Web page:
When is the process of having a new KER starting?
What can we say Ker Otondi achieved for the Luo?
I have gone through numerous online publications to find much on Ker Willis Otondi and there’s very little about him. There are more news articles and youtube videos about his death and funeral than when he lived.
For a person who occupied such an important position of authority and leadership among the Luo, it is sad that so little can be found of Ker Otondi.
And this isn’t hard to explain.
The Luo Council of Elders as a cultural institution has become, sadly, irrelevant in the collective lives of Luos.
What’s the state of Luo religious thought, Luo law, Luo economics, Luo science, Luo medicine, Luo music, Luo art, and Luo literature?
What, one may ask, should constitute a Luo worldview?
What are Luo fears and Luo hopes? Who are we? Where are we? What are we pursuing as a collective? Are we succeeding? Are we failing? Why?
Luo society today lacks unifying cultural practices, much of which has been taken up and reformed by the Christian church. Luo lives are now organized more around the church and the state than around our customs and norms. Luo communitarianism is dead.
One of the biggest failures of the Luo Council of Elders is their inability to shape Luo politics.
Luo Council of Elders has failed to provide political direction to the community, delegating that role to the political class and more specifically, Raila Odinga, with dire consequences.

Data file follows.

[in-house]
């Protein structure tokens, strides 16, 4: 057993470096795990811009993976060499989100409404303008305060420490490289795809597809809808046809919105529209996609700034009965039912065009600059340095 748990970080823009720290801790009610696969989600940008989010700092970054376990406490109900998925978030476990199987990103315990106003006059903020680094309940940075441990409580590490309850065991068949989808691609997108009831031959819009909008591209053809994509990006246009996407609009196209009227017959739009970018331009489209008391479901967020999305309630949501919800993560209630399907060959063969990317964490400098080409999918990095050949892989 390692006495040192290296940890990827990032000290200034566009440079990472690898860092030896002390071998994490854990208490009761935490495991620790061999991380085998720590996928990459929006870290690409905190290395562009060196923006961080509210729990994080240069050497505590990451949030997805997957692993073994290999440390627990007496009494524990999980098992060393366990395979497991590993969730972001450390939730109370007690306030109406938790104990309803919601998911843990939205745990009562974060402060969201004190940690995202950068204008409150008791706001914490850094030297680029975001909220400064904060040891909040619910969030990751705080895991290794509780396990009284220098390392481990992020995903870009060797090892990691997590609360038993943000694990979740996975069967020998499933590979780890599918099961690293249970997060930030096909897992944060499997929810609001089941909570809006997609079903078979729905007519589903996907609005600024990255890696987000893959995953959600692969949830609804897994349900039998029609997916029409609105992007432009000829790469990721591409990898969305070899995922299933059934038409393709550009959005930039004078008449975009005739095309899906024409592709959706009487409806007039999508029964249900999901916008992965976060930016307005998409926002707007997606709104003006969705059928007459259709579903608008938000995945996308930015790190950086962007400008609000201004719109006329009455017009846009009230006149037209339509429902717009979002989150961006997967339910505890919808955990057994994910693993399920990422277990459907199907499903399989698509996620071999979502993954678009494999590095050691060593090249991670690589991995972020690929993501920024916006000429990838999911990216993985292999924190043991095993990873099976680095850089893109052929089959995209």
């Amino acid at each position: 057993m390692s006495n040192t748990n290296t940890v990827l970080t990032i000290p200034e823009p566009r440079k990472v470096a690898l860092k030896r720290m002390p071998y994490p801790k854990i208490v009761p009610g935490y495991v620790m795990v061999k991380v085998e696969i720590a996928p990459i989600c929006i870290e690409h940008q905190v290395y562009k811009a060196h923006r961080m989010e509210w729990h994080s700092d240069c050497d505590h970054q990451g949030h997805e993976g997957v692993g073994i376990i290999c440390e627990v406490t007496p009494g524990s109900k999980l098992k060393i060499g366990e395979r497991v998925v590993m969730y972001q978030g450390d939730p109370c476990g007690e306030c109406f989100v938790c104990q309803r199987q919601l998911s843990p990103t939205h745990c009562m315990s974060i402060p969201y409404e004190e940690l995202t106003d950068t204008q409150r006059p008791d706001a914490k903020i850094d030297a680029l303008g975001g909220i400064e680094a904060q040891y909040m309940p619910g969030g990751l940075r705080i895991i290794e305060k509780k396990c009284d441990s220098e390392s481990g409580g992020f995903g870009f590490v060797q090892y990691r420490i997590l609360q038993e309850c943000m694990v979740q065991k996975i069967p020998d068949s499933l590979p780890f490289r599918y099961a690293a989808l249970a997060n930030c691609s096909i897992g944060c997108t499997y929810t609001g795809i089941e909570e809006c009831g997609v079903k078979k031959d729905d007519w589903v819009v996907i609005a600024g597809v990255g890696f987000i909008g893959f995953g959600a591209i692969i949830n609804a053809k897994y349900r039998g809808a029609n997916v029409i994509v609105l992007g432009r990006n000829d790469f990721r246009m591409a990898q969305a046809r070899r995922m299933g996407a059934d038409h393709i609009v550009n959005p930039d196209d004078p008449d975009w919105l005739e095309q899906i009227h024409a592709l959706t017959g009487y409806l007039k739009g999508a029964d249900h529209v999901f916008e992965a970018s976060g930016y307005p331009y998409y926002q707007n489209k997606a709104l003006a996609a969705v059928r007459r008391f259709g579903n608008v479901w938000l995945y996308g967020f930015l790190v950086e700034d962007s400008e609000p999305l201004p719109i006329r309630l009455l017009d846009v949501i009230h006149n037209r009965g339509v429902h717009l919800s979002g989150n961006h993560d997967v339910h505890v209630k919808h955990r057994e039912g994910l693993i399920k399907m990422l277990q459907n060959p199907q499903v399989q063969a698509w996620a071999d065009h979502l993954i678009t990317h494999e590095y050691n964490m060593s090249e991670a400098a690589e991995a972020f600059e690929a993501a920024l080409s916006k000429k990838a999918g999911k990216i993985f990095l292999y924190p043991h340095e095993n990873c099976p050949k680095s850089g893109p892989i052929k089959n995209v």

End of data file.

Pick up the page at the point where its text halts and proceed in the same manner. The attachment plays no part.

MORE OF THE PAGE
How should we relate with governments elected without our input? What should make us oppose or support such regimes? To what extent should we fight? Must we always fight? Should these questions be delegated entirely to the Luo political class?
Luo Council of Elders has failed to update the community on what constitutes being a Luo. What social norms should we keep, and what should we discard? Take for instance land use. Aren’t some cultural practices leading us to a future of landlessness?
Luo Council of Elders has failed to innovate. As Luo society modernizes itself, the lack of direction as to where we end up as a people is tragic.
The next Luo Ker must truly go beyond the conservatism of the late Ker Willis Otondi and bring about a new cultural renaissance.
There is, of course, the question of resourcing. The institution of the Luo Council of Elders should be well-resourced. The Ker and the elders so chosen to sit in the Council should receive our full support. Many of us are willing to donate to the Council, but they must get organized. Perhaps, they need a secretariat.
I conclude by observing that the loud silence on the coronation of our next Ker should worry all of us. It is time to install the next Ker. It is time!